User Guide

Use the PDrAW program

The PDrAW program can be used to display a live stream from an Anafi, connected directly with wifi or through a SkyController 3.

Note

For macOS users, replace the following parts of example command lines:

  • native-wrapper.sh with native-darwin-wrapper.sh
  • pdraw-linux with pdraw-macos
# Run from the workspace root directory
$ ./out/pdraw-linux/staging/native-wrapper.sh pdraw -u rtsp://192.168.42.1/live
# Or rtsp://192.168.53.1/live if connected through a SkyController3

It can also be used to replay a file from the drone memory/SD-card

# Run from the workspace root directory
$ ./out/pdraw-linux/staging/native-wrapper.sh pdraw -u rtsp://192.168.42.1/replay/100000010001.MP4
# Or rtsp://192.168.53.1/replay/XXXX if connected through a SkyController3
# The replay URL can be queried from the Anafi webserver http://anafi.local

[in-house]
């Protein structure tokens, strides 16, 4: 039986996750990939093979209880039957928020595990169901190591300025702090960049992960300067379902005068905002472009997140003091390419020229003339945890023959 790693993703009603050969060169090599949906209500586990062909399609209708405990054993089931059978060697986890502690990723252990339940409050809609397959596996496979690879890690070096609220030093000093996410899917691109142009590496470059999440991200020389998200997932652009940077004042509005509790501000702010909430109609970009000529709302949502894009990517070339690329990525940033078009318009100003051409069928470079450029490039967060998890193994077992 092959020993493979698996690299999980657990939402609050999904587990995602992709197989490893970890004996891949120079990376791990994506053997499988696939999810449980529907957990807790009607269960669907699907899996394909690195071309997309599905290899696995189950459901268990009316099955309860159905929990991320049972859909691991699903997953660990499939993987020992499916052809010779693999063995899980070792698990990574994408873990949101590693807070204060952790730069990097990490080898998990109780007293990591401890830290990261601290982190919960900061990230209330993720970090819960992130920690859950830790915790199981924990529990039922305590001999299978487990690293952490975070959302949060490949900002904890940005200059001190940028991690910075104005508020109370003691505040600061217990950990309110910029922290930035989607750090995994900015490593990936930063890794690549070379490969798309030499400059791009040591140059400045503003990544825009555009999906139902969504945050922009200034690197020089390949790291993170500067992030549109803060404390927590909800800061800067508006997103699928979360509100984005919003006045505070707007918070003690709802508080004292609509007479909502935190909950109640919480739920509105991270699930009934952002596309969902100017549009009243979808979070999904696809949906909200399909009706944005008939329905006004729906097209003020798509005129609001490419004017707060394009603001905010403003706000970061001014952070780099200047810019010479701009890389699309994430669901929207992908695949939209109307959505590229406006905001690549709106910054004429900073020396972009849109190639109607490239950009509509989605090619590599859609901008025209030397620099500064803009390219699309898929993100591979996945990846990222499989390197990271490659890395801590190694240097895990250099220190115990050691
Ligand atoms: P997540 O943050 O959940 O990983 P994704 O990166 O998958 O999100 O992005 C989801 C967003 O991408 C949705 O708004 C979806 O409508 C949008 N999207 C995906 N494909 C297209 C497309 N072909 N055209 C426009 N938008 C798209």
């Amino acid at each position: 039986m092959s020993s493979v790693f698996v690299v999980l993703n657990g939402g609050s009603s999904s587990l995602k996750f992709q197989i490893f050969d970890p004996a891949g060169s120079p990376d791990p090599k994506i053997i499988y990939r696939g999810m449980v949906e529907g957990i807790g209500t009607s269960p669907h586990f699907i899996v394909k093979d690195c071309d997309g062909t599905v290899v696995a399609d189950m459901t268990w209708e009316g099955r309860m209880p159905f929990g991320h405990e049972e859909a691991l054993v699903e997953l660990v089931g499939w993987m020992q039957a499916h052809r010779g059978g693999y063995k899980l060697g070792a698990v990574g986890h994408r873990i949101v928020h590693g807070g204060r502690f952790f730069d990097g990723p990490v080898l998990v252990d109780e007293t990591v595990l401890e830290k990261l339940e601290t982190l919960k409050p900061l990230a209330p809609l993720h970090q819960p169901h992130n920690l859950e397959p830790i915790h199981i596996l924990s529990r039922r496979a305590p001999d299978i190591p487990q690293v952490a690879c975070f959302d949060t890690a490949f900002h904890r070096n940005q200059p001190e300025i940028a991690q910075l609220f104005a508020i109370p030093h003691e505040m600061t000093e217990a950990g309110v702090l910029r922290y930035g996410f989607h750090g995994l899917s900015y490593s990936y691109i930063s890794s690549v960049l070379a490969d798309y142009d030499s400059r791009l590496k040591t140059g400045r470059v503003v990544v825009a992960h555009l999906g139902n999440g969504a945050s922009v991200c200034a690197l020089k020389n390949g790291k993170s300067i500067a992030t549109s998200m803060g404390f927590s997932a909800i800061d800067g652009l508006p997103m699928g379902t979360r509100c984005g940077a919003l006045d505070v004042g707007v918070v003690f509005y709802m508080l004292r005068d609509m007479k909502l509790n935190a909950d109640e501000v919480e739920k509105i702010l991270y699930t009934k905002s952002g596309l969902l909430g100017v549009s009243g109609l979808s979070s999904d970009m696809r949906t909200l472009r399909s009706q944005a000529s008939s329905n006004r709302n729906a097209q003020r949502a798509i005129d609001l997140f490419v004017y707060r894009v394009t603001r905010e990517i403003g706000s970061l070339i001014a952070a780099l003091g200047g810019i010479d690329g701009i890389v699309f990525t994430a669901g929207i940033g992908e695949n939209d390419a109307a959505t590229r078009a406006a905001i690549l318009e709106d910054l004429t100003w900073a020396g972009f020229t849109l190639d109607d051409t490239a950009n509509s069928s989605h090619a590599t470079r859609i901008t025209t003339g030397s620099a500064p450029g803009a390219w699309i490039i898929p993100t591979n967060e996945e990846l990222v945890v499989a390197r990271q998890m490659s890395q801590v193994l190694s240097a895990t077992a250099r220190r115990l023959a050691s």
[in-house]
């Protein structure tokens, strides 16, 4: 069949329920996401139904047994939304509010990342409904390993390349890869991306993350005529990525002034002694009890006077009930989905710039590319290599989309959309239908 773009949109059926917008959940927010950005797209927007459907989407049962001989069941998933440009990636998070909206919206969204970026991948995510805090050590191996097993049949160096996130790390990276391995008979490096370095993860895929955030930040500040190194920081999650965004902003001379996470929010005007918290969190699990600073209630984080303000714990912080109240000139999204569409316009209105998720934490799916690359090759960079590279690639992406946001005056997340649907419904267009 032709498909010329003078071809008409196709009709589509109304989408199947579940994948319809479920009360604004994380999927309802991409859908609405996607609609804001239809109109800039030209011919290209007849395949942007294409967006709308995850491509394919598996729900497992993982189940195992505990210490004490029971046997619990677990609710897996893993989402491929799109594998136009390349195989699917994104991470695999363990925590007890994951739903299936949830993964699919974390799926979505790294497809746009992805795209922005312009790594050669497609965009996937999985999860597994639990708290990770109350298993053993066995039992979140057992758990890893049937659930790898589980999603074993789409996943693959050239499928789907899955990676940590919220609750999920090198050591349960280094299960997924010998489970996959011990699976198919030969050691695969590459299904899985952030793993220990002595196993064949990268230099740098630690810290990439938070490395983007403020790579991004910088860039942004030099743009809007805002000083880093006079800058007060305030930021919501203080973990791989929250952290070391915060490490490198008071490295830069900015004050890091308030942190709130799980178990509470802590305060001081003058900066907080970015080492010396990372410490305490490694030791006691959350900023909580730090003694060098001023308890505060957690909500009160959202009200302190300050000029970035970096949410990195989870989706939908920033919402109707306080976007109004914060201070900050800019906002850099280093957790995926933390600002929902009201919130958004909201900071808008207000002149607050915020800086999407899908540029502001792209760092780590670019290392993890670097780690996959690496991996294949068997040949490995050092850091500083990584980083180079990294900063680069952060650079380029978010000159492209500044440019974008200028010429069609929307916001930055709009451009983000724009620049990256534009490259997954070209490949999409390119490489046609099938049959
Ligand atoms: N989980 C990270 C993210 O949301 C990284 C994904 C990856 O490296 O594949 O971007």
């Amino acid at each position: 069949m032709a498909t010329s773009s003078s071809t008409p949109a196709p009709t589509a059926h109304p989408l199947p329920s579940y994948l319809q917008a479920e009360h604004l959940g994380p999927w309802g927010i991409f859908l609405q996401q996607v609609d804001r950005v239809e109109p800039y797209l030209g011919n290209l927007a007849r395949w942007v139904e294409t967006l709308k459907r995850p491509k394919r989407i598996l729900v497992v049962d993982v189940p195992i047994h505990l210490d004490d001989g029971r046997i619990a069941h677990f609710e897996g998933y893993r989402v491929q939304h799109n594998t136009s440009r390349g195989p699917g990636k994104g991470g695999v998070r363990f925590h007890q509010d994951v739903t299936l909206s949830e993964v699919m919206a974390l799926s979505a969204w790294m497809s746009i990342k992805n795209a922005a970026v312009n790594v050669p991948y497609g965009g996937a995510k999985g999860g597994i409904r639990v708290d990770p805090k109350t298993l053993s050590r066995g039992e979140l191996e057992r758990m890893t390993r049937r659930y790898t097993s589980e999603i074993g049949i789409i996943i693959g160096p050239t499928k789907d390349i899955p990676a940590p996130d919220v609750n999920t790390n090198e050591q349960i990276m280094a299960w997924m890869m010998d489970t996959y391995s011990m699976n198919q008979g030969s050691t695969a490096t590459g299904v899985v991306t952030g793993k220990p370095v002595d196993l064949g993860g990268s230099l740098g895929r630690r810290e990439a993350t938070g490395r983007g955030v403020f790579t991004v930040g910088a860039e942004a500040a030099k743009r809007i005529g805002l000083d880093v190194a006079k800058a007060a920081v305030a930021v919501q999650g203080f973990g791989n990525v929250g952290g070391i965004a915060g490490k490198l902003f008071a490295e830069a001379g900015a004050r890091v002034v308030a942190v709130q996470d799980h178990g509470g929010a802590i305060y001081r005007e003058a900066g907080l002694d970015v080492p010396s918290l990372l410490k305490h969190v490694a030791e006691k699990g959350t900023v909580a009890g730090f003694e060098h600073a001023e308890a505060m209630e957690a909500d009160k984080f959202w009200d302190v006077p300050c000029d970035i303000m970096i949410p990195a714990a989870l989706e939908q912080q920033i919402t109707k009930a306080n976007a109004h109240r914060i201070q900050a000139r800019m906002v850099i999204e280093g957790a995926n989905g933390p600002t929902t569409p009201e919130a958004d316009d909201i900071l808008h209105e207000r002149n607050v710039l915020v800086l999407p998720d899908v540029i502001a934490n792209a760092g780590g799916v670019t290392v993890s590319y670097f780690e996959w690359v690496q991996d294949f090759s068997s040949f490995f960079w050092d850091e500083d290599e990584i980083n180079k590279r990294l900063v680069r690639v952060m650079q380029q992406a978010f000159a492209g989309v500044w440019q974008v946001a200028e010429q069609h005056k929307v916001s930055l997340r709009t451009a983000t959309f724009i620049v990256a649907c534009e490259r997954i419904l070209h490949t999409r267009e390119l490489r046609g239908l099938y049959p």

Or play a local file

# Run from the workspace root directory
$ ./out/pdraw-linux/staging/native-wrapper.sh pdraw -u path/to/file.mp4
# No need to be connected to a drone!

Further options can be found with the -h flag, e.g.:

  • --hud adds an overlayed display on the video, computed from the metadata
  • --zebras enables overexposure zebra computation

Build your own app with libpdraw-backend

To build an application using libpdraw-backend, you can either use alchemy to build your app, or use your own build system.

Note

The same applies when using libpdraw directly, but your app will be responsible for providing and running the pomp_loop.